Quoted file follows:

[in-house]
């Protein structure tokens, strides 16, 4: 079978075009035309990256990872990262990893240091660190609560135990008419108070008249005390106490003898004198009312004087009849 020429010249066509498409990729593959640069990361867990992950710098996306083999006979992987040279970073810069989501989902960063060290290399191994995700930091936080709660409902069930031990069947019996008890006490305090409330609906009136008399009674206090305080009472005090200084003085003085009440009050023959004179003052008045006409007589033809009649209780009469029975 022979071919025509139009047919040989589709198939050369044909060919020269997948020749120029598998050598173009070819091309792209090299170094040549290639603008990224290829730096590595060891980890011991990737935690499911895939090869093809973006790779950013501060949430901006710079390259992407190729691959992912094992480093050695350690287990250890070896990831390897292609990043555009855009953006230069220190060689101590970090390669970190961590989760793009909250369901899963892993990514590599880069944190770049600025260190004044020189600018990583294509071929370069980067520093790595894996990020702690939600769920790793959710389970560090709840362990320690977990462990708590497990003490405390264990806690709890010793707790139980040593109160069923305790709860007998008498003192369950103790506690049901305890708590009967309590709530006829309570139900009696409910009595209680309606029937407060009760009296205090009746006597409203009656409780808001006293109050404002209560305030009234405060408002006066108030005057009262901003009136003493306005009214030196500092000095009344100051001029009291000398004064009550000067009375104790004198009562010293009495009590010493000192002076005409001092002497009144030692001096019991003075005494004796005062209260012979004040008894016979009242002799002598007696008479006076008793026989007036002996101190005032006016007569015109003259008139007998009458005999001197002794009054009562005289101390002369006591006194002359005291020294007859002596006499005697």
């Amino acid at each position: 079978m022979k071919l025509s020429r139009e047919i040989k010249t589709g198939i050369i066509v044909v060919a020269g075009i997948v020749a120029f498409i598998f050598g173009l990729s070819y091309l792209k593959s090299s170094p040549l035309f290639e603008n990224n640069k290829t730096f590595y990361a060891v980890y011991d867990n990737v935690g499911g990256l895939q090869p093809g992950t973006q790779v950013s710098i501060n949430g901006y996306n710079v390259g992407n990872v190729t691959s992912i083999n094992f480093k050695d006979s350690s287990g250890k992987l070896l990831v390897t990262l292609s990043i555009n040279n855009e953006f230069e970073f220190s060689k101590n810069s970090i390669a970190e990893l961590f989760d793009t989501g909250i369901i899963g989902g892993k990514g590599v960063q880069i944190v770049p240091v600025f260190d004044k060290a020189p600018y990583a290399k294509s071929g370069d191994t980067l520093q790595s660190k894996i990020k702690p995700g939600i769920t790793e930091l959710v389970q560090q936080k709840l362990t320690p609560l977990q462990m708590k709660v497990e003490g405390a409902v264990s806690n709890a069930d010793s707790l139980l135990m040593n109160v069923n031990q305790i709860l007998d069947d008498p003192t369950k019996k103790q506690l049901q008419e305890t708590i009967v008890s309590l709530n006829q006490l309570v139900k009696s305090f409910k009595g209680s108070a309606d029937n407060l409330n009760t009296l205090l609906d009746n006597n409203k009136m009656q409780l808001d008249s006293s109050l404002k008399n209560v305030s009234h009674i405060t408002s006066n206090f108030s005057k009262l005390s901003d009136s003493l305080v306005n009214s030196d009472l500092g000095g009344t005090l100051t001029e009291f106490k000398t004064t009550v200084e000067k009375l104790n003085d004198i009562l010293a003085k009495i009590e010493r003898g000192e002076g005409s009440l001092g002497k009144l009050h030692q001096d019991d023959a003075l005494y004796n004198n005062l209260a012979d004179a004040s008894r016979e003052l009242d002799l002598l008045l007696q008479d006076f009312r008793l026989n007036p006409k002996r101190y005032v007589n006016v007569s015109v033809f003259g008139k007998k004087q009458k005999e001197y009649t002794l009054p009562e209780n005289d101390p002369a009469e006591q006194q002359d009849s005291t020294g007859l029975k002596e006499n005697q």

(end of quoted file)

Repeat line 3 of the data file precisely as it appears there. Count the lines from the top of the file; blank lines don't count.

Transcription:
């Amino acid at each position: 079978m022979k071919l025509s020429r139009e047919i040989k010249t589709g198939i050369i066509v044909v060919a020269g075009i997948v020749a120029f498409i598998f050598g173009l990729s070819y091309l792209k593959s090299s170094p040549l035309f290639e603008n990224n640069k290829t730096f590595y990361a060891v980890y011991d867990n990737v935690g499911g990256l895939q090869p093809g992950t973006q790779v950013s710098i501060n949430g901006y996306n710079v390259g992407n990872v190729t691959s992912i083999n094992f480093k050695d006979s350690s287990g250890k992987l070896l990831v390897t990262l292609s990043i555009n040279n855009e953006f230069e970073f220190s060689k101590n810069s970090i390669a970190e990893l961590f989760d793009t989501g909250i369901i899963g989902g892993k990514g590599v960063q880069i944190v770049p240091v600025f260190d004044k060290a020189p600018y990583a290399k294509s071929g370069d191994t980067l520093q790595s660190k894996i990020k702690p995700g939600i769920t790793e930091l959710v389970q560090q936080k709840l362990t320690p609560l977990q462990m708590k709660v497990e003490g405390a409902v264990s806690n709890a069930d010793s707790l139980l135990m040593n109160v069923n031990q305790i709860l007998d069947d008498p003192t369950k019996k103790q506690l049901q008419e305890t708590i009967v008890s309590l709530n006829q006490l309570v139900k009696s305090f409910k009595g209680s108070a309606d029937n407060l409330n009760t009296l205090l609906d009746n006597n409203k009136m009656q409780l808001d008249s006293s109050l404002k008399n209560v305030s009234h009674i405060t408002s006066n206090f108030s005057k009262l005390s901003d009136s003493l305080v306005n009214s030196d009472l500092g000095g009344t005090l100051t001029e009291f106490k000398t004064t009550v200084e000067k009375l104790n003085d004198i009562l010293a003085k009495i009590e010493r003898g000192e002076g005409s009440l001092g002497k009144l009050h030692q001096d019991d023959a003075l005494y004796n004198n005062l209260a012979d004179a004040s008894r016979e003052l009242d002799l002598l008045l007696q008479d006076f009312r008793l026989n007036p006409k002996r101190y005032v007589n006016v007569s015109v033809f003259g008139k007998k004087q009458k005999e001197y009649t002794l009054p009562e209780n005289d101390p002369a009469e006591q006194q002359d009849s005291t020294g007859l029975k002596e006499n005697q």